Creating a startup comes with a lot of initial costs. You may need to purchase supplies and equipment, pay for a variety of services, and even fund employment costs. This poses an interesting problem because the business has to keep growing even before it starts earning money. This is why fundraising from early-stage investors is so critical to the development of your business. Rest-assured, a great startup attorney can not only help you navigate investment documents, but also give you the business legal advice you need to get your seed fundraising efforts up and running.
What is Seed Capital?
Seed capital refers to an initial investment used to get a business going. This is considered a more relaxed way to fund your business and usually comes from personal assets, friends or family members. Typically, the money is invested in exchange for equity in the company but doesn’t require the same level of contractual demands as other investors. It’s essential that you properly secure seed funding to help establish the business and attract venture capitalists later on.
Seed Fundraising Legal Requirements
While seed funding is less formal, you should still follow proper legal protocol to get the best results and protect your company’s interests. The type of deal you want to put in place will significantly influence which documents you should have. Here are a few of the most common fundraising legal documents:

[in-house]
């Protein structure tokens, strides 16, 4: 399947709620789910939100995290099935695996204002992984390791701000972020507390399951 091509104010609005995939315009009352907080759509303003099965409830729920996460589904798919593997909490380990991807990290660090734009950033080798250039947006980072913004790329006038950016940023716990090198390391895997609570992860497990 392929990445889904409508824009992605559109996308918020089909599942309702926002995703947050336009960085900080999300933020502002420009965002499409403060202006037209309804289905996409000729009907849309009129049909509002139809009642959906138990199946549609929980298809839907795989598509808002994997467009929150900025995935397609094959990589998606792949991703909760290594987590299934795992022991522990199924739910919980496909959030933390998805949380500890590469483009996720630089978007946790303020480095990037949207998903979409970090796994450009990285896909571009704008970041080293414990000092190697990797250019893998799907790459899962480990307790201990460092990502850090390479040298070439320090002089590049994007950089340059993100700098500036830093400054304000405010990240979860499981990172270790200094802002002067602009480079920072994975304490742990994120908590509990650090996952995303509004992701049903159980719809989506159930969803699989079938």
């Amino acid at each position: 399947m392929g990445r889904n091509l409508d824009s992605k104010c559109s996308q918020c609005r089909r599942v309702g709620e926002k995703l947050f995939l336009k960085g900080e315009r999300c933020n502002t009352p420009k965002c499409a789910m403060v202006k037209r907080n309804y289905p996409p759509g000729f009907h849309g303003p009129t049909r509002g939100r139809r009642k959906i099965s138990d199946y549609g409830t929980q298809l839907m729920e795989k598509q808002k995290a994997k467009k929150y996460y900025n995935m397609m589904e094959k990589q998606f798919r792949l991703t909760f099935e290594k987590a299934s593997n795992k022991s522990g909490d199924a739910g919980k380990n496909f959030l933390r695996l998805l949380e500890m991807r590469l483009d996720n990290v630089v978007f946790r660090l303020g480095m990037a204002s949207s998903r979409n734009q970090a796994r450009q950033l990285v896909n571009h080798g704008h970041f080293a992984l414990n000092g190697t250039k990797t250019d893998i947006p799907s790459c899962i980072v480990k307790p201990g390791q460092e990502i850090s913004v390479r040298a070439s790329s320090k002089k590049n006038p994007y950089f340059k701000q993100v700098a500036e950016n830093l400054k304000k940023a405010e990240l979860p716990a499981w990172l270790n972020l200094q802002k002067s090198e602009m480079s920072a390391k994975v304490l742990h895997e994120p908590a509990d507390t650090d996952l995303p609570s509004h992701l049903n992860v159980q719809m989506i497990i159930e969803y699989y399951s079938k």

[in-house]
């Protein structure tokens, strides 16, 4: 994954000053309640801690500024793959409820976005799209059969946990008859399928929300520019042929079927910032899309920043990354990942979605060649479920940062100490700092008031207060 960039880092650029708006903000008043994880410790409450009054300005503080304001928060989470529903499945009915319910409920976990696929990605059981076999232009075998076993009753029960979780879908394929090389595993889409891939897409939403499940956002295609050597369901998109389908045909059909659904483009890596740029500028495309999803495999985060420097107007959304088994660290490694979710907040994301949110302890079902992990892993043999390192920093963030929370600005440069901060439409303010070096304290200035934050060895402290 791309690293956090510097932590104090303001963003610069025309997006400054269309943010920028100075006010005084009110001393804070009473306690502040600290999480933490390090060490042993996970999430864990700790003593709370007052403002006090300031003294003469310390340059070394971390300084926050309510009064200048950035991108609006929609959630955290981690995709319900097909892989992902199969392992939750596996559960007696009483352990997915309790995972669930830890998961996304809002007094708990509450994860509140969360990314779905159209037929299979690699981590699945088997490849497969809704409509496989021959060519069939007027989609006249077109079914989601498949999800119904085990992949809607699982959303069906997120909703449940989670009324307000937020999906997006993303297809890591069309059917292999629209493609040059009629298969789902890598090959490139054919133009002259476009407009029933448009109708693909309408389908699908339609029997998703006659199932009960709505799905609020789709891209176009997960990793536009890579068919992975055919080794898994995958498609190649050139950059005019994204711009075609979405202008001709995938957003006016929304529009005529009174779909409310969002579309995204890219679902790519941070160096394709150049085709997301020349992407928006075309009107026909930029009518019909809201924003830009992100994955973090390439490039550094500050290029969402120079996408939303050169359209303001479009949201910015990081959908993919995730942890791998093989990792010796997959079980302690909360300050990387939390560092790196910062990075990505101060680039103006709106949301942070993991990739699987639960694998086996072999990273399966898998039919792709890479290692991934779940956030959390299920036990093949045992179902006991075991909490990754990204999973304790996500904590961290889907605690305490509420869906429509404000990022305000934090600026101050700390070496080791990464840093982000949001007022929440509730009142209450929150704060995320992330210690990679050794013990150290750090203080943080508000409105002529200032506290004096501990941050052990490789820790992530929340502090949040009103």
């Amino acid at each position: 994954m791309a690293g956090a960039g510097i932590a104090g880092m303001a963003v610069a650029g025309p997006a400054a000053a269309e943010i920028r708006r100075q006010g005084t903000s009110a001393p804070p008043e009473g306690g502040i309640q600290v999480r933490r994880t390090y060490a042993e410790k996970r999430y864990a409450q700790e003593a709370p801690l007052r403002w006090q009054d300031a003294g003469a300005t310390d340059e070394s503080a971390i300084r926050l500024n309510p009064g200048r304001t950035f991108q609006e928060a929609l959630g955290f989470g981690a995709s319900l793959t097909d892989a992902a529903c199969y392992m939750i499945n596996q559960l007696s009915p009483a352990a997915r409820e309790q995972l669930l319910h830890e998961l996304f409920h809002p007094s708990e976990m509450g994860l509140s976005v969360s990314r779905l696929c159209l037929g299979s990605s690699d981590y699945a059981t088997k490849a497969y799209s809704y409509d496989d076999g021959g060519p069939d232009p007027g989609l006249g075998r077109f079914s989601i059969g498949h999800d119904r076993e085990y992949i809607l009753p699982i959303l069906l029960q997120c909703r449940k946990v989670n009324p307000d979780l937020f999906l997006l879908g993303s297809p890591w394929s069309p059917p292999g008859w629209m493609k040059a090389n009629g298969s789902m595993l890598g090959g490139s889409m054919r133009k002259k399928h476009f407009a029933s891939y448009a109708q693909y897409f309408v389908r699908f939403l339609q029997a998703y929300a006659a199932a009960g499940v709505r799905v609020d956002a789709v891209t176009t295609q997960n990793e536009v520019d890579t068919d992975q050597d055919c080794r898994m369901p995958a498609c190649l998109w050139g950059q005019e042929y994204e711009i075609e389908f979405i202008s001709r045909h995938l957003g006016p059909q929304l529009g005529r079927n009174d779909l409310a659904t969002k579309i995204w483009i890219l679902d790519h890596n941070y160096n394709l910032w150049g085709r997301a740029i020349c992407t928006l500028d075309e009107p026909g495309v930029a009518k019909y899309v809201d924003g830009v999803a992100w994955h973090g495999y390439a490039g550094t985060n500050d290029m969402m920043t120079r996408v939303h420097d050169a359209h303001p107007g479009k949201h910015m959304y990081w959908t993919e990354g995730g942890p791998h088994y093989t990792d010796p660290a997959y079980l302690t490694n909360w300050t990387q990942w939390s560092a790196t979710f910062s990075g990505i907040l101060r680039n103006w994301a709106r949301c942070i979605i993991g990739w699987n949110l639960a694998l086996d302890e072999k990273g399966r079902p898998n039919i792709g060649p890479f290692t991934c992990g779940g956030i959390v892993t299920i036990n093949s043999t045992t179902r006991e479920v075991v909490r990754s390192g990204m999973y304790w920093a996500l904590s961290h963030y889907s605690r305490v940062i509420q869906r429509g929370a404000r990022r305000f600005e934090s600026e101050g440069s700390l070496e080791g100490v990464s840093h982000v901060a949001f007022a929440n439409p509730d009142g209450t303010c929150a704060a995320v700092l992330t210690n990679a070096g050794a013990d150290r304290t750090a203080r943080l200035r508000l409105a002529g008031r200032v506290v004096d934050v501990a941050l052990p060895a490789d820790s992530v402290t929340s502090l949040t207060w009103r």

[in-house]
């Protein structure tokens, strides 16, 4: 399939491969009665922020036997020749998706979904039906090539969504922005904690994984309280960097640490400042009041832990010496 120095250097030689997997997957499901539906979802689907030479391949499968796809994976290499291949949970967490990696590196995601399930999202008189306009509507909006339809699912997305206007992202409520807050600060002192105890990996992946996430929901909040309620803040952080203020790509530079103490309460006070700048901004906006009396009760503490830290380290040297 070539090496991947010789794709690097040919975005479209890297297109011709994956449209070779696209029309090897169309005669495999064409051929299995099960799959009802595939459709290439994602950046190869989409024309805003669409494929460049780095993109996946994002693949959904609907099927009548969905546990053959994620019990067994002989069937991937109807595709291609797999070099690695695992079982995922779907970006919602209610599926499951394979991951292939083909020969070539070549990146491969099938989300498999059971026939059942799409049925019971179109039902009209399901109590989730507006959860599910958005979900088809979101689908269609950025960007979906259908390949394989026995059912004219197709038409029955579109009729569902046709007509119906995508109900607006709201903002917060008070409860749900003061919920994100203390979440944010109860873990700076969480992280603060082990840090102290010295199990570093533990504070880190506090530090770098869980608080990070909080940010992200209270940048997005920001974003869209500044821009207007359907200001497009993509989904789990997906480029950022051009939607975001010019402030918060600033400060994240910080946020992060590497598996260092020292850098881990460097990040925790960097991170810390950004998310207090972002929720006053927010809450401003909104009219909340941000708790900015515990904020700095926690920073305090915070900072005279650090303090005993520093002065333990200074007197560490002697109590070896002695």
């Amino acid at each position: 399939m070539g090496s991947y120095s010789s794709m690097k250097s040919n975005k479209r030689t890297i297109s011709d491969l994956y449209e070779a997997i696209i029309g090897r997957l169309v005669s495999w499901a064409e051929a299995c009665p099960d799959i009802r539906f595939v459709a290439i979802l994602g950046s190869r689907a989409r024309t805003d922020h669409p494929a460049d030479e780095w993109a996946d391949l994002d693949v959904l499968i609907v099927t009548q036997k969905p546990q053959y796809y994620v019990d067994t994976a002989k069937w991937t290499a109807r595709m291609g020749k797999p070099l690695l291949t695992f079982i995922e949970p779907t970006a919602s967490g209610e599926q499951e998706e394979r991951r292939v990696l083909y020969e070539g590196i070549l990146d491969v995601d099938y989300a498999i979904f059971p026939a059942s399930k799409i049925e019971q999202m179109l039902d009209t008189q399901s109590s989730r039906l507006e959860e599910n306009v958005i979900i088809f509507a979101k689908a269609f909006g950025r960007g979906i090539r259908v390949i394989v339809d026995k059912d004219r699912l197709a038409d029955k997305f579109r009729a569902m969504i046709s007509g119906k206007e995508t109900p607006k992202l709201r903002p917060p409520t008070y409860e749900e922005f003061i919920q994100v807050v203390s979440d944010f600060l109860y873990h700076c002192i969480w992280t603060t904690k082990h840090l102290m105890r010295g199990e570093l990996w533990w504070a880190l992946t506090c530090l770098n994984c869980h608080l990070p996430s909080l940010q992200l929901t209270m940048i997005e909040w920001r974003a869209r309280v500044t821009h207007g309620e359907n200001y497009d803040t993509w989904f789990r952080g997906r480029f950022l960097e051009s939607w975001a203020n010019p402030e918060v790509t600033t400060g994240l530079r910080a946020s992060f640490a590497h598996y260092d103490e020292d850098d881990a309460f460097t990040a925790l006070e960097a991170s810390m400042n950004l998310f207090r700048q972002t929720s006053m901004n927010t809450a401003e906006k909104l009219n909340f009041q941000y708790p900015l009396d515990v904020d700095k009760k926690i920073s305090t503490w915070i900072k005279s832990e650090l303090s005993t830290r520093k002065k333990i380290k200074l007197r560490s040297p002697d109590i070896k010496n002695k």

Convertible Term Sheet: Convertible term sheets are ideal for companies that have an early-stage investment of under $1 million. The terms associated with this document include interest rate, date of maturity, optional conversion upon maturity, price cap, etc.
Simple Agreement for Equity (SAFE) Agreement: This structure outlines that investors will have shares in the company at a future date. This is an excellent solution for businesses that are at the pre-revenue stage. It’s also attractive because it’s relatively simple, doesn’t have to include valuation or share prices, and it doesn’t involve maturity dates. Plus, you can even put in special deals or discounts to early investors.
Keep It Simple Security (KISS) Agreement: This document is intended to make investing options short and sweet. There are two types of KISS agreements: a debt version and an equity version. The debt version accrues interest (5%), provides a maturity date of 18 months and converts to preferred stock if the company raises $1 million in the next qualifying round. KISS equity securities have an 18-month maturity date and an automatic conversion into equity at the next round of financing if $1 million is raised. Startups are usually attracted to KISS equity securities because they do not have an interest rate.
Promissory Note: This document clearly states the terms of which you plan to repay the investment. It will include cost and the date of repayment.
Seed Funding Legal Help
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